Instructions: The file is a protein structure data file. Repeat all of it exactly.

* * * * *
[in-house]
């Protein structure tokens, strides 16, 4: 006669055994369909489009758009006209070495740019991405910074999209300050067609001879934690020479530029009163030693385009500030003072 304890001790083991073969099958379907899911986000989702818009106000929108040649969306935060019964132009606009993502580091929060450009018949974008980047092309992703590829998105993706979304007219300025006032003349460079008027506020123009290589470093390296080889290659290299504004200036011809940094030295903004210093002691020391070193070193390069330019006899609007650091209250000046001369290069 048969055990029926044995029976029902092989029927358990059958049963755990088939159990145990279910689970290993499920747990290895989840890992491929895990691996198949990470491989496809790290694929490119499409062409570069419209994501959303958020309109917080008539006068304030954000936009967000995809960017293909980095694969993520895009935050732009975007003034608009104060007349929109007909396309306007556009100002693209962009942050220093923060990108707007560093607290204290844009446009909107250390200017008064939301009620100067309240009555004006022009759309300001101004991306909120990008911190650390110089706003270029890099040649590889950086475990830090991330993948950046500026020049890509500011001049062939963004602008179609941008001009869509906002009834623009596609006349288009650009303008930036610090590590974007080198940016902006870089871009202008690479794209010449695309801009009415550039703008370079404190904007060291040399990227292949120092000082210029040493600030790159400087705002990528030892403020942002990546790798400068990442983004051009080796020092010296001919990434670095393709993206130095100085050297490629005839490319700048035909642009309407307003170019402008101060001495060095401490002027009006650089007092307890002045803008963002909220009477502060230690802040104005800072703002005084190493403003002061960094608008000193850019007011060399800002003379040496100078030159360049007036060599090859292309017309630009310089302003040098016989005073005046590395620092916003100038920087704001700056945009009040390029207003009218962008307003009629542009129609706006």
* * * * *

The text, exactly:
[in-house]
């Protein structure tokens, strides 16, 4: 006669055994369909489009758009006209070495740019991405910074999209300050067609001879934690020479530029009163030693385009500030003072 304890001790083991073969099958379907899911986000989702818009106000929108040649969306935060019964132009606009993502580091929060450009018949974008980047092309992703590829998105993706979304007219300025006032003349460079008027506020123009290589470093390296080889290659290299504004200036011809940094030295903004210093002691020391070193070193390069330019006899609007650091209250000046001369290069 048969055990029926044995029976029902092989029927358990059958049963755990088939159990145990279910689970290993499920747990290895989840890992491929895990691996198949990470491989496809790290694929490119499409062409570069419209994501959303958020309109917080008539006068304030954000936009967000995809960017293909980095694969993520895009935050732009975007003034608009104060007349929109007909396309306007556009100002693209962009942050220093923060990108707007560093607290204290844009446009909107250390200017008064939301009620100067309240009555004006022009759309300001101004991306909120990008911190650390110089706003270029890099040649590889950086475990830090991330993948950046500026020049890509500011001049062939963004602008179609941008001009869509906002009834623009596609006349288009650009303008930036610090590590974007080198940016902006870089871009202008690479794209010449695309801009009415550039703008370079404190904007060291040399990227292949120092000082210029040493600030790159400087705002990528030892403020942002990546790798400068990442983004051009080796020092010296001919990434670095393709993206130095100085050297490629005839490319700048035909642009309407307003170019402008101060001495060095401490002027009006650089007092307890002045803008963002909220009477502060230690802040104005800072703002005084190493403003002061960094608008000193850019007011060399800002003379040496100078030159360049007036060599090859292309017309630009310089302003040098016989005073005046590395620092916003100038920087704001700056945009009040390029207003009218962008307003009629542009129609706006």